It was particularly hard for Nitima, because she was doing most of the front line works of paying the bills etc. So I realised that I need to adapt quickly, otherwise I won’t survive in this place, especially to be in a relationship and living together.
I did not even know that I had to rent or buy a place, because all my life I lived in communal monasteries. Once Nitima said: “we need to start saving up, so we can afford a house!” I innocently said: “But we have so many houses. We have your parents, we have our landlord houses, and we have our friend’s houses.” And Nitima was like, “But they are not our house”. So with great difficulty I came to learn that I need to speed up mindfully if I were to get things done, so I did. It was like a rebirth for me, learning all over it.
Yet I tried to maintain my mindfulness and meditation practise. We kept going back to Nepal to fresh our Buddhist practice, meeting our teachers. We would go to meditation retreats.
I saw the need – more than ever – to apply what I have been studying all these years, the practice of patience, determination, kindness and compassion. I held that for people around you
My top tips for readers are to have more kindness and compassion for themselves and others. My teachers often emphasised: “It is more important to be kind than to be right.” This is because we cannot always maintain our figure, status, relationships, and wealth. At some point in life, things will change and pass. It is the nature to change. We cannot fight what is inevitable. What matters most is how well we lived well, how we served and what we are leaving behind.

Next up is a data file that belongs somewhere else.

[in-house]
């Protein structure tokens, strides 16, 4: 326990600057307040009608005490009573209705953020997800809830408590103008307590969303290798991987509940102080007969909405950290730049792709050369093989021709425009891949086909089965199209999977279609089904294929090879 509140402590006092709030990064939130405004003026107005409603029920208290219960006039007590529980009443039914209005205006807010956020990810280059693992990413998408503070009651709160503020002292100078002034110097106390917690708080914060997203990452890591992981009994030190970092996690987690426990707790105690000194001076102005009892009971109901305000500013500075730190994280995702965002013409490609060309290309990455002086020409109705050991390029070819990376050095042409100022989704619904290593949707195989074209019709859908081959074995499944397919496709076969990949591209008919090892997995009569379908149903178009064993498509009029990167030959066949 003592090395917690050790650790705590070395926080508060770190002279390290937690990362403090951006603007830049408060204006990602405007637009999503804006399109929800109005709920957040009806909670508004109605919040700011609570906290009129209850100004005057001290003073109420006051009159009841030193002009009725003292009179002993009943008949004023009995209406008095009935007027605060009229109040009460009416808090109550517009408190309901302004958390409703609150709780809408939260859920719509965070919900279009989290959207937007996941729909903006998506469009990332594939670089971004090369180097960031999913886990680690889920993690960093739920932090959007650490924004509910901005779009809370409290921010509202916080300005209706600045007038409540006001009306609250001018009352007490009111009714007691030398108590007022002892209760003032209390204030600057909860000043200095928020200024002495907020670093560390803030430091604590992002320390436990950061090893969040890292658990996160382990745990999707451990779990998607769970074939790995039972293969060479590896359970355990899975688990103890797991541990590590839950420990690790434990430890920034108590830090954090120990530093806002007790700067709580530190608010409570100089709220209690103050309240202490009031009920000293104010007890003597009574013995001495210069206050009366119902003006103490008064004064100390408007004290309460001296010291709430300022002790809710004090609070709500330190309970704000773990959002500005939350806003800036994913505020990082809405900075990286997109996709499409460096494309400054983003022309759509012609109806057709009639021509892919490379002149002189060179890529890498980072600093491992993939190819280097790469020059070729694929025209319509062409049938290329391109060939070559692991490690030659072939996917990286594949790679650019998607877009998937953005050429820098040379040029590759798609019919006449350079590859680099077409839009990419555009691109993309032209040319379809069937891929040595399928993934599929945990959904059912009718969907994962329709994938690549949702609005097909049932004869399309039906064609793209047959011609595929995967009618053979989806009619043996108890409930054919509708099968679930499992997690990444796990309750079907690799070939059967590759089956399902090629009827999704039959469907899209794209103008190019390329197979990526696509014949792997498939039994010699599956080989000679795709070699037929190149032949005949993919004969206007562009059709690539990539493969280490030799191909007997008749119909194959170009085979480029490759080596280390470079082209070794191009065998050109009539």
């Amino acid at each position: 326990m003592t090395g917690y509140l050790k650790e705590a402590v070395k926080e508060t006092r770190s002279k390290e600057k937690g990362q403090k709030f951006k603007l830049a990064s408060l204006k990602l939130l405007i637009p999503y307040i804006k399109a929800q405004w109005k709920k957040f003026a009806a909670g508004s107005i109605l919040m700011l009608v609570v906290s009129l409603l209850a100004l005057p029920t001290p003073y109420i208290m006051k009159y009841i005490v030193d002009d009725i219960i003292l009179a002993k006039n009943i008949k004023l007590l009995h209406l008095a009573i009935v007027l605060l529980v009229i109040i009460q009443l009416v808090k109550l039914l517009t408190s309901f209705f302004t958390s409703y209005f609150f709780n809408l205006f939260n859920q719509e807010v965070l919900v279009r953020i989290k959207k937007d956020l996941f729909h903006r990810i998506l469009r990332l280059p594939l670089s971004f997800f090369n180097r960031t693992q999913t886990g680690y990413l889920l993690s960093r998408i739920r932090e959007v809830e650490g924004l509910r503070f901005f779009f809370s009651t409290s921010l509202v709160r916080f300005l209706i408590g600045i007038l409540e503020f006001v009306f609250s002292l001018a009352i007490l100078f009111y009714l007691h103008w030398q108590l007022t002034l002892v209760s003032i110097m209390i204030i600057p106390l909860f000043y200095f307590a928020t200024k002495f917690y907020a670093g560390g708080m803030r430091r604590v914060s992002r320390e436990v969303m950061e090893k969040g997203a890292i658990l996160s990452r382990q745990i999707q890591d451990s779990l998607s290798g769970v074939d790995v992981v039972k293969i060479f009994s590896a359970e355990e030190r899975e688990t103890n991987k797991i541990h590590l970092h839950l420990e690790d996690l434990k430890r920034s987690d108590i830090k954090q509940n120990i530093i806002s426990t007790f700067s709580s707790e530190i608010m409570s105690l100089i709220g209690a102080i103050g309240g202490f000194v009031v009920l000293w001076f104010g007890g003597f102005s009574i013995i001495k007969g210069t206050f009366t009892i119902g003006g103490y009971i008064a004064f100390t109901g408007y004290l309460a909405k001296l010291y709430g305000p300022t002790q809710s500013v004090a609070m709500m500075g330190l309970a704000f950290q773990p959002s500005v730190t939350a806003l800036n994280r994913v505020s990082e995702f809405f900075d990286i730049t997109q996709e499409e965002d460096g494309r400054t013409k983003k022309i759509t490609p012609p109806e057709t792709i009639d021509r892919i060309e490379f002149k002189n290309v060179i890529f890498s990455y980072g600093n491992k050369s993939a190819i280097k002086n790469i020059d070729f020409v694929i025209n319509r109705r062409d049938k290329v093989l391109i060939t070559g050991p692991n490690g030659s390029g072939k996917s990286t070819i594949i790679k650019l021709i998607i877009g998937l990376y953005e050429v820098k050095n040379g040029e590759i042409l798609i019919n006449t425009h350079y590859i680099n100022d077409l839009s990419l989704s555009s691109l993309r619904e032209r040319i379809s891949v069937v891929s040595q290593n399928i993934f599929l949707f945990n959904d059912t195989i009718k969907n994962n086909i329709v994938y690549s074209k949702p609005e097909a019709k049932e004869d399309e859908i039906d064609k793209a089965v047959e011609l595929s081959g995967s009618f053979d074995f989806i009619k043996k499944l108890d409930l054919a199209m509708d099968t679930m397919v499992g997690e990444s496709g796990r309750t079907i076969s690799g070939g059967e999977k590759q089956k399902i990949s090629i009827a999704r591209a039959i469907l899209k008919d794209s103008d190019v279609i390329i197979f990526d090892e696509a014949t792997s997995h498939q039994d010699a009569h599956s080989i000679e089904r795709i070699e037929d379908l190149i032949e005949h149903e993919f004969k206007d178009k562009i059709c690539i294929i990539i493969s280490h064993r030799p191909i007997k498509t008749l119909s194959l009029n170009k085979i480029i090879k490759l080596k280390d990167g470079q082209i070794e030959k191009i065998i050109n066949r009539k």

Keep that always in your mind.
What are your personal favourite chill-out spots in London?
I love Hyde Park, it is very close to where I work. Whenever the sun is out, I love to take a walk there.
Museums are great spots in London. I particularly like Tate Modern, because it puts up new exhibitions quite regularly. It is very inspiring.
I like to take a long walk from Borough Market along the bank to Westminster Bridge. The view is great with lots of arts and music displays.
I like watching football and cricket in stadiums. When I first came to London, my landlord took me to the Charlton FC stadium – I thoroughly enjoyed that, as it was something I wanted to do as a little/ young monk. It was like a dream come true.
So interesting to see that you are also the Interfaith Chaplain to Imperial College London & Royal College of Arts. Could you tell us a bit more about what that involves?
I started as a volunteer in the beginning just after my degree, leading a weekly meditation for sessions for students and staff to the colleges.
Then as I grew to know the community more, I was offered a job by the Chaplaincy to the Colleges to be formally generic Chaplain and Buddhist Faith-Advisor. I continue this till today.
This means providing pastoral as well as spiritual support to the college community. My work varies from day to day, from running meditation sessions to offering one to one confidential support to students or staff in crisis.
I work within a Multi-Faith team and help run the centre day to day. We host many student societies who have their activities at our premises. We provide a safe space for students to explore conversation about projects and issues in your work, studies or research. Sometimes it can be for support, and sometimes coaching for personal development.